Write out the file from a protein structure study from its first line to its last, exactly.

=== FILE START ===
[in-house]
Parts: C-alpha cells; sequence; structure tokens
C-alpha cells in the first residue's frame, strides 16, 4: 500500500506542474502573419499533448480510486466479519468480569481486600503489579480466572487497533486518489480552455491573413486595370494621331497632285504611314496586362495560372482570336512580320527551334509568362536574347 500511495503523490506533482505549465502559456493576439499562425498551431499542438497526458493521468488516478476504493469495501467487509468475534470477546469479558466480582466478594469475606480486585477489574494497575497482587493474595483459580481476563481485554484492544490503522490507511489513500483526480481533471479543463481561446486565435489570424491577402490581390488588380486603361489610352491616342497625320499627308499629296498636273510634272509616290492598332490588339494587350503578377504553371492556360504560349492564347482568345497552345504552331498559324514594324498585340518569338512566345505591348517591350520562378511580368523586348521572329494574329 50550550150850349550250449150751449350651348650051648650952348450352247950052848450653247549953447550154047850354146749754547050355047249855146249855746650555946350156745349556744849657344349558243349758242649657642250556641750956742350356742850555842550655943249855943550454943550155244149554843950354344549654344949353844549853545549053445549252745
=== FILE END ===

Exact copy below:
[in-house]
Parts: C-alpha cells; sequence; structure tokens
C-alpha cells in the first residue's frame, strides 16, 4: 500500500506542474502573419499533448480510486466479519468480569481486600503489579480466572487497533486518489480552455491573413486595370494621331497632285504611314496586362495560372482570336512580320527551334509568362536574347 500511495503523490506533482505549465502559456493576439499562425498551431499542438497526458493521468488516478476504493469495501467487509468475534470477546469479558466480582466478594469475606480486585477489574494497575497482587493474595483459580481476563481485554484492544490503522490507511489513500483526480481533471479543463481561446486565435489570424491577402490581390488588380486603361489610352491616342497625320499627308499629296498636273510634272509616290492598332490588339494587350503578377504553371492556360504560349492564347482568345497552345504552331498559324514594324498585340518569338512566345505591348517591350520562378511580368523586348521572329494574329 50550550150850349550250449150751449350651348650051648650952348450352247950052848450653247549953447550154047850354146749754547050355047249855146249855746650555946350156745349556744849657344349558243349758242649657642250556641750956742350356742850555842550655943249855943550454943550155244149554843950354344549654344949353844549853545549053445549252745